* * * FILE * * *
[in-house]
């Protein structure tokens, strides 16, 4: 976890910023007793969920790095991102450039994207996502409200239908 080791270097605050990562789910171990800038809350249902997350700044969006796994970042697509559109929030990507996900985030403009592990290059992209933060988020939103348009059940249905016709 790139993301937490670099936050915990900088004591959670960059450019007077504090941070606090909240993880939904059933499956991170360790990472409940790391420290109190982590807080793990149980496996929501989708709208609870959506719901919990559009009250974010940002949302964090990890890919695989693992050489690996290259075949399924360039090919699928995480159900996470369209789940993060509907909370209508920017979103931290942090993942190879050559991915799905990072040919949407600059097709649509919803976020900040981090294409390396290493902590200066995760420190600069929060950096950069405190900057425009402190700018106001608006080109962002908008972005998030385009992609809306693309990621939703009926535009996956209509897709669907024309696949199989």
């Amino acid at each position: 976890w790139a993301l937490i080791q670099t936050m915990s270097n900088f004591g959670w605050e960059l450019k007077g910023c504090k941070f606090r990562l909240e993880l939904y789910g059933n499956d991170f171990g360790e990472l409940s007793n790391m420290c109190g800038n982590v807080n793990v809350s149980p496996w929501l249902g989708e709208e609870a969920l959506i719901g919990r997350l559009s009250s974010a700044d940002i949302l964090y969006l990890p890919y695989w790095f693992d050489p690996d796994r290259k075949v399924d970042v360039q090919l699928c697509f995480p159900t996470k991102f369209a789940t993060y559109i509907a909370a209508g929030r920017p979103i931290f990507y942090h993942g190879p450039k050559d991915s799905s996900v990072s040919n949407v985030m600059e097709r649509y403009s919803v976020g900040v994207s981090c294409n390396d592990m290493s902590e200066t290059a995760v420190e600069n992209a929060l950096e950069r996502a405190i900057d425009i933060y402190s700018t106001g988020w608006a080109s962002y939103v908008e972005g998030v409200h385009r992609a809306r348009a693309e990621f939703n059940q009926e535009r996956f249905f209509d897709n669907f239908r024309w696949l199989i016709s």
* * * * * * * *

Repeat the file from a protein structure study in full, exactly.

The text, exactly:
[in-house]
């Protein structure tokens, strides 16, 4: 976890910023007793969920790095991102450039994207996502409200239908 080791270097605050990562789910171990800038809350249902997350700044969006796994970042697509559109929030990507996900985030403009592990290059992209933060988020939103348009059940249905016709 790139993301937490670099936050915990900088004591959670960059450019007077504090941070606090909240993880939904059933499956991170360790990472409940790391420290109190982590807080793990149980496996929501989708709208609870959506719901919990559009009250974010940002949302964090990890890919695989693992050489690996290259075949399924360039090919699928995480159900996470369209789940993060509907909370209508920017979103931290942090993942190879050559991915799905990072040919949407600059097709649509919803976020900040981090294409390396290493902590200066995760420190600069929060950096950069405190900057425009402190700018106001608006080109962002908008972005998030385009992609809306693309990621939703009926535009996956209509897709669907024309696949199989």
């Amino acid at each position: 976890w790139a993301l937490i080791q670099t936050m915990s270097n900088f004591g959670w605050e960059l450019k007077g910023c504090k941070f606090r990562l909240e993880l939904y789910g059933n499956d991170f171990g360790e990472l409940s007793n790391m420290c109190g800038n982590v807080n793990v809350s149980p496996w929501l249902g989708e709208e609870a969920l959506i719901g919990r997350l559009s009250s974010a700044d940002i949302l964090y969006l990890p890919y695989w790095f693992d050489p690996d796994r290259k075949v399924d970042v360039q090919l699928c697509f995480p159900t996470k991102f369209a789940t993060y559109i509907a909370a209508g929030r920017p979103i931290f990507y942090h993942g190879p450039k050559d991915s799905s996900v990072s040919n949407v985030m600059e097709r649509y403009s919803v976020g900040v994207s981090c294409n390396d592990m290493s902590e200066t290059a995760v420190e600069n992209a929060l950096e950069r996502a405190i900057d425009i933060y402190s700018t106001g988020w608006a080109s962002y939103v908008e972005g998030v409200h385009r992609a809306r348009a693309e990621f939703n059940q009926e535009r996956f249905f209509d897709n669907f239908r024309w696949l199989i016709s």